To-date, our family has visited, toured, and/or volunteered with over 40 non-profits. We plan to continue to serve in similar capacities in the coming 5 months, but...at a slower pace.
These four things seem to be characteristic of the more impressive organizations we visited.
1) Effective organizations hire the right people. Nearly every CEO and executive director that we interviewed was friendly, but only a small percentage of them could clearly and passionately articulate the history, mission, and strategies of their workplace. The wrong employees, even with golden hearts, will bring down the organization.
2) Effective organizations evolve. The majority of non-profits that we encountered were founded decades ago. Many of the tactics that were used then are inadequate today, yet many of the organizations persist with the same techniques. Because it worked then, they presume it should work now. For an organization to effectively influence the population they serve, they must stay relevant.
Failure to stay current also directly results in an unconvincing argument for support - causing donors to send their money elsewhere.
3) Effective organizations are willing to cut stale programs. Just like good-intended people don't always make the best decisions, good-intended programs don't always help the cause. There is a danger for organizations to side with what they have always done...instead of taking a risk and trying something new. If a program cannot be done well, it should be eliminated or restructured. Keeping the wrong program alive is organizational suicide. Removing it will free up funding as well as staff to focus on more productive goals. Also - it is important to remember that it is better to do a few things with excellence than to do a lot of things poorly.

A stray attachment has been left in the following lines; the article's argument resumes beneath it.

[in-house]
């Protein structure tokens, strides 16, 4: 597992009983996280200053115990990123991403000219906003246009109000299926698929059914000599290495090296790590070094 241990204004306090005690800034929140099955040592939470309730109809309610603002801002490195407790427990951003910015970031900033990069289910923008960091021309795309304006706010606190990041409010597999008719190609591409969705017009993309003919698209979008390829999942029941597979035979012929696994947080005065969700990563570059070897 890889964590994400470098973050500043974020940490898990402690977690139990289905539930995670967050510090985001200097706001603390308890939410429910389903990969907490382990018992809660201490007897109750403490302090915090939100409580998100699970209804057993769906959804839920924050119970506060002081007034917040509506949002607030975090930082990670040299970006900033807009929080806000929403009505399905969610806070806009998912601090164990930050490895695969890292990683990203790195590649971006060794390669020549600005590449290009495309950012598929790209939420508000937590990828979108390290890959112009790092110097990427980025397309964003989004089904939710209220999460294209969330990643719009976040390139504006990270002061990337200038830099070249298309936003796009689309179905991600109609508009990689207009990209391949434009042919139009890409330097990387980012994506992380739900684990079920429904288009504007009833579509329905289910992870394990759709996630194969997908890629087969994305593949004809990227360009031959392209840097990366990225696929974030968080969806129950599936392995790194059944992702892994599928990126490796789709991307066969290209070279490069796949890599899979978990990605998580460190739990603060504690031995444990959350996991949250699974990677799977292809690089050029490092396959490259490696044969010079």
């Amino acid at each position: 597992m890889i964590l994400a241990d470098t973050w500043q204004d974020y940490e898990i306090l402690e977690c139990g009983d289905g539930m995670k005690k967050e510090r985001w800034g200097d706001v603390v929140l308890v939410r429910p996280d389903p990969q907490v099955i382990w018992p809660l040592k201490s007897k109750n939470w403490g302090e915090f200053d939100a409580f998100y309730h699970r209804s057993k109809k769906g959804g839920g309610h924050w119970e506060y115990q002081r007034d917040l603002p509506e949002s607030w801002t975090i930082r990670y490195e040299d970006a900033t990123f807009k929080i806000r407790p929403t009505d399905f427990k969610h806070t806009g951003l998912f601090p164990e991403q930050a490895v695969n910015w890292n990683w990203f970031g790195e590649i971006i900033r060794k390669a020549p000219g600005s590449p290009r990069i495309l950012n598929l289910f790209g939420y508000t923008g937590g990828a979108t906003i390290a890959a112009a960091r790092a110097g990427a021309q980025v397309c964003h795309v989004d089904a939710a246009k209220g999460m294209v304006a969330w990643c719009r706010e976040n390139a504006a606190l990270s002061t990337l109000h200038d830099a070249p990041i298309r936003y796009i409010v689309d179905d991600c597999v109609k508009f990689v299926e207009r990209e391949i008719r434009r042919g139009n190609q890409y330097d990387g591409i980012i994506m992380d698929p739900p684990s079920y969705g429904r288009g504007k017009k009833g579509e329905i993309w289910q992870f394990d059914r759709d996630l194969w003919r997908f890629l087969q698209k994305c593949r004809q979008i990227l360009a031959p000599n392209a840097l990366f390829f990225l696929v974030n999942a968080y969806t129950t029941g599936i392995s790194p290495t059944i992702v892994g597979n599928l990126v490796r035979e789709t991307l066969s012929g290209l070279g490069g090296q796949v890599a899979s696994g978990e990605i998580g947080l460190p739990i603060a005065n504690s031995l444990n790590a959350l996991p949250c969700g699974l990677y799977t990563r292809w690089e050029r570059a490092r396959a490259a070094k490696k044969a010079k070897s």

4) Effective organizations are organized. The word "organization" isn't synonymous with being organized. So many non-profits that we visited were a mess. A clothing bank should have clean clothes organized by size, season, and gender - not mounds of stained clothes waiting for someone in need to pick through. A food bank should have healthful food organized by category - not expired cans, tossed haphazardly in bags. An office space (even if modest/small) should be clean and pleasantly decorated - not cluttered with stacks of paperwork and 70's wallpaper. Keeping order as well as cleanliness communicates more than just a well-managed facility - it gives value and respect for everyone involved, including the people needing the service.
The quick test that I give to every organization is to ask if what they are offering would be competitive in the business world. Just because there are no "profits" involved shouldn't mean there is less quality or competence of services.
What non-profit organizations do you think would be competitive if they turned "for-profit" and sold their products/services?
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I had a non profit once that I was trying to help with some of their marketing and PR needs and I finally had to walk away and tell them that I couldn't help any longer - the person running the show was incredibly friendly - but couldn't convey the vision of the non-profit, even after I spent hours coaching her and the disorganization gave me a headache.
I've found that sometimes non-profits think that because they are a "charitable" organization the necessary things for a regular for-profit business to thrive don't apply to them, when in reality they do.
Exactly! It is strange so many organizations don't realize that.
And I understand there are "limited" funds, but for-profit doesn't mean there is no budget. In fact, sometimes the opposite is true. A competitive business is forced to make sure every dollar they have is used to its maximum potential.
Great post! I work for a non-profit (as you know) and we say that we are "business with the heart of a charity"
An organization is only is great as their leaders. If a CEO can't articulate the mission or history of the foundation...then the charity is in trouble.
I am looking forward to your future posts regarding non-profits and your observations!
This is a wonderful piece of education. Thanks!